- FortuneUSA TODAY-A quarterly contraction in the economy can set off anxiety-ridden thoughts of recession. Take a breath and lighten up. The economy's 1% ...
A quarterly contraction in the economy can set off anxiety-ridden thoughts of recession.
First Take: Weak 1Q growth points to 2Q rebound
Take a breath and lighten up. The economy's 1% decline in the pace of growth last quarter will likely lead to a sharper bounce-back in the current quarter, economists say.
First of all, much of the shrinking economy was the result of sharply slower inventory-building by businesses, a development that was at least partly weather related. If not for the tepid stockpiling, the economy would have grown about 0.6% instead of contracting 1%.
Manufacturers try to match the parts they purchase and the products they make to anticipated sales. In the second half of last year, companies aggressively ramped up production and built up inventories, leading many economists to expect a snap-back effect in the first quarter.
But Jim O'Sullivan, chief U.S. economist of High Frequency Economics, says inventories matched up with sales pretty closely late last year. In the first quarter, meanwhile, final sales to consumers, business, governments and others were weak, rising 0.6%. But the increase in inventories was far weaker.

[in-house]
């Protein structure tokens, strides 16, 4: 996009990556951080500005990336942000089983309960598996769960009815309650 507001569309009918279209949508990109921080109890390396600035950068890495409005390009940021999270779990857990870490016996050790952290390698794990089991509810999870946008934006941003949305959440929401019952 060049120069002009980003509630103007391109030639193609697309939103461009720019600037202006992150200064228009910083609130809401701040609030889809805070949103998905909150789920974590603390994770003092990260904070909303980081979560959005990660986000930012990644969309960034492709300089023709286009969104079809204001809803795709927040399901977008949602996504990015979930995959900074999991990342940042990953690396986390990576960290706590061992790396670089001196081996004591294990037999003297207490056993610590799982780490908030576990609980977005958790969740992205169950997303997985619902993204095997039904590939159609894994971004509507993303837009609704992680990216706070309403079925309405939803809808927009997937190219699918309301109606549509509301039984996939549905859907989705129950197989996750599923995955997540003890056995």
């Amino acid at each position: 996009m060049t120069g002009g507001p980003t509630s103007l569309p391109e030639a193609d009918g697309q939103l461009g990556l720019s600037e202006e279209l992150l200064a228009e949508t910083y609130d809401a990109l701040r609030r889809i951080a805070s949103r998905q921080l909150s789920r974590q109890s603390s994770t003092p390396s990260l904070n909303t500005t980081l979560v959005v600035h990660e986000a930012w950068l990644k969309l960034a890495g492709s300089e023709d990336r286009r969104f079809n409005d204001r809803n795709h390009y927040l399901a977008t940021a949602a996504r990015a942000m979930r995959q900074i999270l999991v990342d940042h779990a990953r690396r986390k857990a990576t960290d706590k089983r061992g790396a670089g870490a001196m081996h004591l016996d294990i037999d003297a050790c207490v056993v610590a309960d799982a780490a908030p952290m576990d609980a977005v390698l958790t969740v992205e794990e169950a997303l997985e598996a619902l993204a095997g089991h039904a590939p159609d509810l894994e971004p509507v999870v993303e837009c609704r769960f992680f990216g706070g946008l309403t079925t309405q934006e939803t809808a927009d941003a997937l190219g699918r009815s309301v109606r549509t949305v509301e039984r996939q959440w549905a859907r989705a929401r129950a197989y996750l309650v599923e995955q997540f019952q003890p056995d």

While the slowdown in part was payback for the aggressive stockpiling last year, O'Sullivan believes harsh winter weather halted factory production even more than it crimped sales. Many manufacturers, in fact, reported that snowstorms had shuttered factories.
As a result, manufacturers churned out far fewer widgets, even fewer than what was warranted by the modest sales activity. Auto dealerships, for example, had far fewer cars sitting on their lots in the first quarter than in October through December, the Commerce Department said Thursday.
Economists, in turn, expect manufacturers and retailers to build up their stocks in the current quarter more than they previously estimated to meet solid sales activity and to make up for the unexpectedly small additions in the first three months of the year.
Weather also impacted other sectors last quarter. Non-residential construction fell 7.5% and home building was down 5%.
And state and local government spending dipped 1.8%, vs. the 1.3% initially reported.
While not all of the declines can be chalked up to weather, much of it can be, economists say.
"The first-quarter contraction was quite obviously due to the unusually severe weather," says Paul Ashworth of Capital Economics.
And that means that construction of new homes and warehouses put off early this year is likely occurring in the current quarter.
O'Sullivan expects the economy to grow 4% in the second quarter, while many economists expect growth of 3% the rest of the year, up from the roughly 2% pace so far in the recovery.
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